The 10 most common symptoms of food poisoning

Food poisoning is a set of symptoms that occur following a person’s consumption of bacteria, viruses, parasites, bacterial toxins, or chemicals.

Food poisoning can result from contamination of food before, during or after preparation. Poisoning can occur when hygiene measures are not followed (for example, the person preparing the food is sick), the food is insufficiently washed, improperly cooked or stored.

Certain foods are more susceptible to contamination. Particular attention should be paid to raw or undercooked foods (poultry, meat and eggs), raw fruits and vegetables (washed or unwashed with contaminated water), unpasteurized dairy products, foods left unrefrigerated for a long time, and fish.

The smell and appearance of the food does not change many times, even if it is contaminated, so care should be taken. Particular attention should be paid to foods prepared in hot weather. Some foods are more sensitive to heat and should not be eaten or drunk if they have been exposed to heat for too long. The higher the temperature, the faster the bacteria multiply.


Food poisoning mostly manifests itself with digestive disorders that occur 24 to 48 hours after consuming the food in question. Here are the 10 most common symptoms of food poisoning.

Abdominal Pain

Abdominal pain usually occurs 24 hours after eating the poisoning food. The pains are severe and medications do not relieve the pain.


Vomiting is the body’s defense mechanism to drain the food that causes poisoning. They appear 24 or even 48 hours after poisoning. It should not be taken lightly and should definitely be referred to a hospital.


Diarrhea indicates the presence of a pathogen in the gut. In case of poisoning, it can occur very rapidly and disappear after the poisoning has passed.


In case of food poisoning, the body has to deal with a virus or bacteria. Therefore, great fatigue can be felt as the body mobilizes all its strength to fight. Fatigue usually lasts for several days after poisoning.


Fever is a symptom due to the presence of a pathogenic microorganism such as bacteria, allergens, parasites or viruses in the body. When these enter the body, the immune system is triggered and the body temperature rises.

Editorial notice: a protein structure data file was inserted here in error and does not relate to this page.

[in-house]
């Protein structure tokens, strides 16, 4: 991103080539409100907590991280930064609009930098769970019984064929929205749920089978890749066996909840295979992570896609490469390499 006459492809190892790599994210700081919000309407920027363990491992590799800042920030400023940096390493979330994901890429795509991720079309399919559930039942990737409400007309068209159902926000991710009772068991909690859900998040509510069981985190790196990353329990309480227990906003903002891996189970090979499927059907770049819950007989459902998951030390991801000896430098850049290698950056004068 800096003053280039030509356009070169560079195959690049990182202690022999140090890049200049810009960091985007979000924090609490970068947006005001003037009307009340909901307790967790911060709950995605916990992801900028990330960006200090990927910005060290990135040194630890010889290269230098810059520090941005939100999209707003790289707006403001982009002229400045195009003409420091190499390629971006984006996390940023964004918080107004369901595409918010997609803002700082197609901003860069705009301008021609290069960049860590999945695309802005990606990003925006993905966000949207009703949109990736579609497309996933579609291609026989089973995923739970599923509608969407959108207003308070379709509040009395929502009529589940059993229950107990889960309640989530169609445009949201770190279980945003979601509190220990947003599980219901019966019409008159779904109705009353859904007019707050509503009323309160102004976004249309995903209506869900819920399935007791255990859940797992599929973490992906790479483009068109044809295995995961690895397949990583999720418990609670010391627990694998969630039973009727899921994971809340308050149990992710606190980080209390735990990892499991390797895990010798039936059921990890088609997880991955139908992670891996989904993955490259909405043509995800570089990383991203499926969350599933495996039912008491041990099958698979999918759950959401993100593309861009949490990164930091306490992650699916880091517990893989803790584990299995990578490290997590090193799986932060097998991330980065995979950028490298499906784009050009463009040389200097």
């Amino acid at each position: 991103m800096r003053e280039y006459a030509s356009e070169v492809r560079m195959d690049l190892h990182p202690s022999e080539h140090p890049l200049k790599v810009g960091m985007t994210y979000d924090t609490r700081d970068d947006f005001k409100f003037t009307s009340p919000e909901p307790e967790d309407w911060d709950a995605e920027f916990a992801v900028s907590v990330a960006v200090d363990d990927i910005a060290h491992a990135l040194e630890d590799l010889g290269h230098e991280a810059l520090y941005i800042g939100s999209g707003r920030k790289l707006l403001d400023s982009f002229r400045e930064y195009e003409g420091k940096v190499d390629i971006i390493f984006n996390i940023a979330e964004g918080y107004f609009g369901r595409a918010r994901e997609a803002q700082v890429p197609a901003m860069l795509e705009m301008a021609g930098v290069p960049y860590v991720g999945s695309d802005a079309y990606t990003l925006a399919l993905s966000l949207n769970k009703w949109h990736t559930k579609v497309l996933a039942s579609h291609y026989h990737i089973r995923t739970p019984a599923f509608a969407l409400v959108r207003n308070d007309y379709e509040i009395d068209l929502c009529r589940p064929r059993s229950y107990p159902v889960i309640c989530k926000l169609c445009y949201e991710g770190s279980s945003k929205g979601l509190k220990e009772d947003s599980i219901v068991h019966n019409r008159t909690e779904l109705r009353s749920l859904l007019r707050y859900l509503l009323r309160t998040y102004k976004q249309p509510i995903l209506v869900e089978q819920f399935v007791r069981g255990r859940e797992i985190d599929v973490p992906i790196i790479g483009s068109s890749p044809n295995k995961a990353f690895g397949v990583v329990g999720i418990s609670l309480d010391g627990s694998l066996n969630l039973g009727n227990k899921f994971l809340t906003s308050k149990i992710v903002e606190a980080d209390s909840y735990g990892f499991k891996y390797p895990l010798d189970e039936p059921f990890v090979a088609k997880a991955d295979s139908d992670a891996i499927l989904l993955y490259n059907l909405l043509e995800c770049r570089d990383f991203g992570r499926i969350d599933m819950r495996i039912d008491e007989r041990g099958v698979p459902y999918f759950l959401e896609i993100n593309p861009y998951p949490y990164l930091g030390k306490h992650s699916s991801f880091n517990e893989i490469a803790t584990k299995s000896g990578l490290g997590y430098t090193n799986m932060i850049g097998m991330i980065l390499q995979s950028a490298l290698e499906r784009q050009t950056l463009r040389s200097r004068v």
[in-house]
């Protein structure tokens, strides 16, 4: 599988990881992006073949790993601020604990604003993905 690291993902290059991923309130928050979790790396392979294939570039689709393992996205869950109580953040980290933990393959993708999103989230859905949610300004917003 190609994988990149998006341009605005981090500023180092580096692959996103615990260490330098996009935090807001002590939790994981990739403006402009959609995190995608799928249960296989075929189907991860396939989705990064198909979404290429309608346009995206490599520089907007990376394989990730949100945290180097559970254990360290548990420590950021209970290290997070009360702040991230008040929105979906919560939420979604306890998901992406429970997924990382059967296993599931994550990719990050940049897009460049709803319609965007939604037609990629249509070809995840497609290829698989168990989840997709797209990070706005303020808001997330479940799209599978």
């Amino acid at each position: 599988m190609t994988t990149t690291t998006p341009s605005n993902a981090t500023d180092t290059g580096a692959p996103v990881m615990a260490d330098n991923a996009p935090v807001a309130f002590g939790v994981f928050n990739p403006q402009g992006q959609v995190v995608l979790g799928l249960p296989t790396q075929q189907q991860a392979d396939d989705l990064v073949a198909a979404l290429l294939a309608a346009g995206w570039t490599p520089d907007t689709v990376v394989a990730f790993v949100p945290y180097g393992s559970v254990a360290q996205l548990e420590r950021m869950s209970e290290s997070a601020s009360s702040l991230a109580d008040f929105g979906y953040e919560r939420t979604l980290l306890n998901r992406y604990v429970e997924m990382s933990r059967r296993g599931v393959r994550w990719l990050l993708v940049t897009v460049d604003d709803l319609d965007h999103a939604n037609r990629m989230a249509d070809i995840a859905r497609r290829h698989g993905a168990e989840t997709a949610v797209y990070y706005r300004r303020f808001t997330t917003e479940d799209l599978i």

Headaches may occur in case of poisoning that causes diarrhea and thirst. Intoxication can sometimes affect the central border system and cause language difficulties, visual disturbances, or breathing difficulties. Some bacteria, such as campylobacter, can even cause meningitis.


Shivering can occur in many infectious diseases, but it is common in some poisonings, especially food poisoning.

Blood in Stool

One of the main symptoms that distinguishes easy digestion issues from food poisoning is the presence of blood in the stool. This symptom is often accompanied by high fever. You should definitely go to a hospital.


In the most important cases of poisoning, confusion, dizziness and even weakness leading to loss of consciousness can be observed. Get help quickly.

Changes in Heart Rhythm

Tachycardia (fast heart rate) or, on the contrary, bradycardia (slow heart rate) may be indicative of food poisoning. Cold sweats and paleness are often associated with changes in heart rate and general malaise. In this case, it is necessary to apply to the hospital.


Food poisoning is usually not significant. More than one person dodges at home and clears up on its own without medication. However, in some cases, a doctor should be consulted.

You should definitely see a doctor if:

– If you have diarrhea lasting more than 5 days

– If you have diarrhea and fever (over 38°C),

– If you have been vomiting for more than 24 hours without improvement

– If there is blood in your stool or if your stool is black,

– If you have diarrhea with severe abdominal pain,

– Diarrhea, severe thirst, If you are unable to urinate for more than 12 hours,

– If you have blood in your vomit (red or coffee grounds appearance),

– If you always feel sleepy, limited and confused.


Here are some basic tips you can apply to avoid food poisoning:

– Wash your hands regularly when handling food, before and after going to the toilet and before eating.

– Clean fruit and vegetables well before preparing or eating them.

– Avoid eating certain foods raw (eggs, poultry and meat) or unpasteurized (eg cheese made from raw milk).

– When cooking, use different cutting boards for vegetables and meat.

– Store raw meat differently from other foods.

– Cook meats properly.

– Refrigerate any items that can quickly become dangerous, such as mayonnaise, raw meat or milk.

– Clean and dry cutting boards properly after each use.

– Do not reuse utensils or dishes that have touched raw meat (avoid cross-contamination).

– Wash the kitchen counter with soapy water after preparing food on it.

– Always keep your food at real temperature. (refrigerator 4°C or less, freezer -18°C or less).

– Defrost frozen food in the refrigerator until ready to cook.